Easter Sunday, April 16, 2017

a crushing of bird wings

Easter was Sarai’s favorite holiday. Spring, renewal, nests in Easter baskets. This year Easter is the half-anniversary of her death, also on a Sunday, October 16, 2016. It was unexpected, a heart attack on a heart we didn’t know had problems. We’d had a nice day, happy together, and then her life ended, and mine, and her daughter’s, and to lesser extents the lives of everyone she knew, changed. The world is different, now that she’s not in it.

I’m not going to dwell on the six months. That’s not what this is about: anyone who has had such a loss already knows, and those who haven’t, can’t. What this is about is her poetry, a manifestation of her life’s work, which was, in my words not hers, to strive for a simple and pure life amid the chaos of the world, family, shirts, laundry, birds on the lake, birds in the bottle brush outside her window, the cat, the husband, men, daily life.

There are a lot of poems. Being when we are they aren’t on the backs old envelopes inside a trunk, or in notebooks scattered around the house and her studio (though there may be some of those too), but on her laptop hard drive, which I’ve copied so as to preserve the original. Some she’d published here and there, and she’d made a number of chapbooks she printed and published herself in her backyard studio, but most of these poems, including in my opinion many of the best, were unfamiliar to me and, I suspect, have not been read by anyone else yet either. Reading them has helped make this six months more nearly bearable, her voice fresh in my eyes, including from before I knew her, decades back. She wanted to finish them all, in the furniture sense, before she died, but of course she had no idea when that would be, her heart attack a complete surprise, so it’s not clear in some cases which ones she thought were done. I’m making that judgement as I go through them, making no changes except an occasional misspelling. Some are not flattering to me, but I love them anyway, and I feel it’s my responsibility to her and, if my opinion is not too biased, to the world to make them available.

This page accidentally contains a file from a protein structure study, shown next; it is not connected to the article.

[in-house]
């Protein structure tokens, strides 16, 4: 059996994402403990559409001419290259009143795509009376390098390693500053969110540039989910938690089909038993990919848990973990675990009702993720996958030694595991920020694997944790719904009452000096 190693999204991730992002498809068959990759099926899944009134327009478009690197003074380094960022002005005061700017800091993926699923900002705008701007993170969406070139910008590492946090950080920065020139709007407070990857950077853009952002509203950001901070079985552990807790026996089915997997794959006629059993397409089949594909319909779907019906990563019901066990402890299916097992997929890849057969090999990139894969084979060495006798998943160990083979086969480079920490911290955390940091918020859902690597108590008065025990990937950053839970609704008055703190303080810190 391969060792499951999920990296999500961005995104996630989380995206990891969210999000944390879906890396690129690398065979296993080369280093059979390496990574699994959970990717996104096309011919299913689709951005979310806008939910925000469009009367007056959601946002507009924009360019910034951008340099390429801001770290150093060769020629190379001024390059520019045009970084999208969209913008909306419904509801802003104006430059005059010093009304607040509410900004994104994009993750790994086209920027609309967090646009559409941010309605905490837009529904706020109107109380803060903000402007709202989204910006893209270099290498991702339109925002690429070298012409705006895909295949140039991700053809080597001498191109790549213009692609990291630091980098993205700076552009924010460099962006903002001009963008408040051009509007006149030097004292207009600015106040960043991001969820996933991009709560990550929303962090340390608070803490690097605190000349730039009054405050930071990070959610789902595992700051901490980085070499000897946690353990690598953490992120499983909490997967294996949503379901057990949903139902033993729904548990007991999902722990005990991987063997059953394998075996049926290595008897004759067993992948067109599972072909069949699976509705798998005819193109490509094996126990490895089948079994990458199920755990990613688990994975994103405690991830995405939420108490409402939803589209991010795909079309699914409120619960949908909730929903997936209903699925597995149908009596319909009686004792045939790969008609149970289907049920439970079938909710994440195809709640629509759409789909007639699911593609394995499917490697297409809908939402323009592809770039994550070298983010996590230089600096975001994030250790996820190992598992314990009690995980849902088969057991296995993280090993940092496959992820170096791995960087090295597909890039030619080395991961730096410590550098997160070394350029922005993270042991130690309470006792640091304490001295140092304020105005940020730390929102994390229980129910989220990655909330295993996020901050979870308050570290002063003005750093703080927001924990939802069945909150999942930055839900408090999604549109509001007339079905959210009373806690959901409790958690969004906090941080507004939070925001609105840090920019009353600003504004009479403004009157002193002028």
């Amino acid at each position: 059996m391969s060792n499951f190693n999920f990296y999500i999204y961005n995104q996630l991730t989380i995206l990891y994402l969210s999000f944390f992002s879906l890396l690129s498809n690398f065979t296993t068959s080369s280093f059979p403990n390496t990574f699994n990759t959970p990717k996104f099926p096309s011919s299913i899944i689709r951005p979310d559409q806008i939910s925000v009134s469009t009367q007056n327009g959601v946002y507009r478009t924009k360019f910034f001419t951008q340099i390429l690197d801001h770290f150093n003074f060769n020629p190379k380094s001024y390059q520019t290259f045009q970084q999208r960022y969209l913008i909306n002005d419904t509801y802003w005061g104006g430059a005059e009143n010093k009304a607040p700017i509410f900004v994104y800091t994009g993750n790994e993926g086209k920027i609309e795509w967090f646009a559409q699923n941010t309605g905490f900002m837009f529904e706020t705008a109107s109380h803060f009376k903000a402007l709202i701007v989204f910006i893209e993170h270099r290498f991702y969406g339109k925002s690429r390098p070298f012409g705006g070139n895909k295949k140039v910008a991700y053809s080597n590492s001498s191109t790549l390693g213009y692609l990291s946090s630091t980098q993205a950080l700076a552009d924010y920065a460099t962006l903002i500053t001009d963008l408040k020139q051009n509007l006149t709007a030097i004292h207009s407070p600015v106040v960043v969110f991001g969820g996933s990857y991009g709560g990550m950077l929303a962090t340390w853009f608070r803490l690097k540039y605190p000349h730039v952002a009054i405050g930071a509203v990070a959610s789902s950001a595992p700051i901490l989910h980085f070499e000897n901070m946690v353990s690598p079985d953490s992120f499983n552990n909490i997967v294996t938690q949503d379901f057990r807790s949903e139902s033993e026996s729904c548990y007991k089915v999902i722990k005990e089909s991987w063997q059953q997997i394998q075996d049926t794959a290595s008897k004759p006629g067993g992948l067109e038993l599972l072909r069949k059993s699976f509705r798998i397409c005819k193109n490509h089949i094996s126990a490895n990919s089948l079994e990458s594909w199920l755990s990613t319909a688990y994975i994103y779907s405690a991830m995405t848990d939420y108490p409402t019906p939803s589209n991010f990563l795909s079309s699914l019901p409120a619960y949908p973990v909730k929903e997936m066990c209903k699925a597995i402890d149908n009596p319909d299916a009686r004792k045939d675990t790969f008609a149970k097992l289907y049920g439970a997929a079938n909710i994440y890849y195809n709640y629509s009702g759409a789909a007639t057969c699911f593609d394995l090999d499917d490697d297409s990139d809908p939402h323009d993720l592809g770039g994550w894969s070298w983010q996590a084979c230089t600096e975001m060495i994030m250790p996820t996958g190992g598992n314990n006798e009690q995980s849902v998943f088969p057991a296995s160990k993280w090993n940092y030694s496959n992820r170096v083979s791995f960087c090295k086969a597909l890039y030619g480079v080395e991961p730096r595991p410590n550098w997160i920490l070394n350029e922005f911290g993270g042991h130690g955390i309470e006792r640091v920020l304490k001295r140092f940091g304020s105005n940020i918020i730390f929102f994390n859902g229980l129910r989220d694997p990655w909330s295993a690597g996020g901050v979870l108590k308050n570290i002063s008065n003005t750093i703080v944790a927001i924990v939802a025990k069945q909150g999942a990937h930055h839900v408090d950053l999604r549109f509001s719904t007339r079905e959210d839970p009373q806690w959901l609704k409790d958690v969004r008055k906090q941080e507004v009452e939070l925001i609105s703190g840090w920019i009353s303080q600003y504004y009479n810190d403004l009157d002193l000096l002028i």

She wanted a website, saraiaustin.com. She got the name and the hosting service, but got stuck in the planning. I don’t know what I’m doing either, just plowing ahead: I’ve put up her chapbooks and am working at adding poems as I read them, not all but many. I apologize for awkwardness of presentation in some places, and hope it doesn’t get in the way of the work itself.

So now six months have passed, and we’ve gone this far. The world is different with her not in it; maybe these poems can bring her back a little, for those who knew her, and perhaps for some who didn’t.


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